Monthly Archives: June 2007

My, what a big (voice) you have!

You know, everywhere I travel, no matter what kind of CS3/Production Premium material I’m presenting, people are always inquiring about recording voice-overs. Without fail, I’ll have at least 3-5 people (on average) asking about ‘best practices’ for not only capturing the recorded voice, {Is a USB mic plugged into my laptop good enough quality?} but also on how to actually ‘mix’ and ‘master’ the voice so that it sounds, well, like a broadcaster!
Now, I always tell people…there aren’t any special tricks that are suddenly going to make you sound like ‘that movie announcer guy’ (note: for my European and Asian friends, there’s a guy in Hollywood named Don LaFontaine, and he’s responsible for about 90% of all movie trailers and TV sitcom VOs; he’s THAT guy, and you’d know his voice the second you heard it!)
So first, what can’t processing do? Well, for one, you can’t add grit and age if you don’t have it; in other words, if it’s not there to begin with, you’re only going to be wasting time ‘attempting’ to ‘simulate’ a certain sound, and I can honestly say, no one’s really going to go for it. Obviously, you could take up smoking, suck down a pack or two and THEN do your voice overs! Certainly, it’ll give you a bit more ‘rasp’ and a little ‘grit’…but I certainly wouldn’t recommend smoking, and, well, that’s a bit extreme, even for me! (however, I’ve known guys and gals who’ve done it…again, I DON’T recommend this!) Also, if you’ve got a fairly ‘pitchey’ kind of voice, or you tend to speak in a fairly monotone kind of way, processing is not going to add ‘life and personality’ to your voice. That really has to come from within. (read on: it’s all about ‘belief’)
Now, keep in mind that back in the day, to be in radio and broadcast, you had to have PIPES (ie, big voice, big presence). PIPES were the essential characteristic for *any* up-and-coming radio personality. But over the years (largely, since the mid-90s), it became apparent that the (older) dudes with the big voices really just didn’t speak to most people, not anymore. That’s not to say that having good pipes (ie, low, bellowing, mysterious, 70s late-night-disco voice) won’t get you work…it’s just that most radio DJS, and most radio personalities that do commercial Voice Over work are typically ‘regular’ people voices. They sound young (though age is rather subjective, and doesn’t really matter, especially given the subject matter or product), they sound motivated (somestimes, TOO motivated, but high-energy is must), and they DON’T sound like a used car salesman (again, see: 70s late-night-disco-voice man). It’s all about trust, you see…and, for good or bad, the 14-42 year olds just don’t really ‘believe’ or ‘trust’ those old-school pipes anymore. Again, that’s not to say that NO ONE is doing it (there are still a few great classic voices out there, and if you’ve got a legacy, you can keep going), but really, it’s all about BELIEVABILITY and selling YOURSELF (and your naturally-inspiring tones) moreso than putting on a faux-midnight voice and trying to make the ladies swoon (guilty, as charged! I actually have tapes of me doing radio voice-overs at age 12. You WOULD NOT believe your ears. And yes, I was doing 70s late-night-meets-Barry White-voice! llol)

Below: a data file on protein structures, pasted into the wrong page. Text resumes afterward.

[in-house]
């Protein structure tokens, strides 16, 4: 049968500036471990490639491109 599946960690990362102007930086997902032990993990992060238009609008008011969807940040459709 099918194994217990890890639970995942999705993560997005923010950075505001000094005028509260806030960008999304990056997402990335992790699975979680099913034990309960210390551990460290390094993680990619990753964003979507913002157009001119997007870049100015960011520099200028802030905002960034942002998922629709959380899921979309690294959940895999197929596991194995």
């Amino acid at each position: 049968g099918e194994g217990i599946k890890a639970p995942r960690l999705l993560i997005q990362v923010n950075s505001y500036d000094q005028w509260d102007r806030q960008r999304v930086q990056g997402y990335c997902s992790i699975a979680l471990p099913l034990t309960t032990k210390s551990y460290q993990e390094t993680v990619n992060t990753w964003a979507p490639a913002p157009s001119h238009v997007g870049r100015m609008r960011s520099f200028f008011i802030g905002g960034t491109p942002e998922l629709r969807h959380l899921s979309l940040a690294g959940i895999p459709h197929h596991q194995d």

Now…what can good vocal processing do for you? Well, for one, it can make your voice a little bigger, a little louder, and it can even out your (potentially) uneven dynamics…which, right away will make YOUR voice-over sound ten times more professional than your friend who recorded his or hers WITHOUT evening out the dynamics. This is often achieved with a little compression and/or limiiting…but a little goes a long way, and the pay-off is dramatic and 100% professional and broadcast ready. It can also add that needed sparkle and presence, particularly in the mid, and high-mid EQs, just to give you that additional ‘polish’, even if you’re not on an expensive microphone (again, the power of good digital filters….Audition and Soundbooth)
So…now that I’ve given this massive text introduction, I’m sorry to say that I’m having some kind of problem uploading screen shots (which is essential to the next part of this voice-over lesson)…so my blog, though long and wordy, will have to end here for now!! (aww…I make you read all the way through and then don’t give you the goods?? Well, in the words of Elvis Presley, circa 1969 in rehearsals for his Vegas International Hotel premiere, “That’s just the way it is.” 😉